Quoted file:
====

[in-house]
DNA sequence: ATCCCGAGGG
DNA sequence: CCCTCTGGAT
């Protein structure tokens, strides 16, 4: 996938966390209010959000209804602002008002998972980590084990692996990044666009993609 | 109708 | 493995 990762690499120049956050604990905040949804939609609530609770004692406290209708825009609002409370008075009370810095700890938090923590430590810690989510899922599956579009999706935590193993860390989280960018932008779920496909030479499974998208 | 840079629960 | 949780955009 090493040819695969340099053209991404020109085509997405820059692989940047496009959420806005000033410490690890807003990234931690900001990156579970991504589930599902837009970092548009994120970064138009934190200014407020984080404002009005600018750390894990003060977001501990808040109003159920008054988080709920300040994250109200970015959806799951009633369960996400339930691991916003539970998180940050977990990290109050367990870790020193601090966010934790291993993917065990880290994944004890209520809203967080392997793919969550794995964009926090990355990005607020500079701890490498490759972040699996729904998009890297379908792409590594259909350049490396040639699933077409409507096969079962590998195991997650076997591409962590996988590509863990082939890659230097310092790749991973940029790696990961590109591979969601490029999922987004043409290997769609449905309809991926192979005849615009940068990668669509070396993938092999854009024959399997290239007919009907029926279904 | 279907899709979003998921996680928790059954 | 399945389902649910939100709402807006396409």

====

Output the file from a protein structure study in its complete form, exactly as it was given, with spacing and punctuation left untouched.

[in-house]
DNA sequence: ATCCCGAGGG
DNA sequence: CCCTCTGGAT
């Protein structure tokens, strides 16, 4: 996938966390209010959000209804602002008002998972980590084990692996990044666009993609 | 109708 | 493995 990762690499120049956050604990905040949804939609609530609770004692406290209708825009609002409370008075009370810095700890938090923590430590810690989510899922599956579009999706935590193993860390989280960018932008779920496909030479499974998208 | 840079629960 | 949780955009 090493040819695969340099053209991404020109085509997405820059692989940047496009959420806005000033410490690890807003990234931690900001990156579970991504589930599902837009970092548009994120970064138009934190200014407020984080404002009005600018750390894990003060977001501990808040109003159920008054988080709920300040994250109200970015959806799951009633369960996400339930691991916003539970998180940050977990990290109050367990870790020193601090966010934790291993993917065990880290994944004890209520809203967080392997793919969550794995964009926090990355990005607020500079701890490498490759972040699996729904998009890297379908792409590594259909350049490396040639699933077409409507096969079962590998195991997650076997591409962590996988590509863990082939890659230097310092790749991973940029790696990961590109591979969601490029999922987004043409290997769609449905309809991926192979005849615009940068990668669509070396993938092999854009024959399997290239007919009907029926279904 | 279907899709979003998921996680928790059954 | 399945389902649910939100709402807006396409």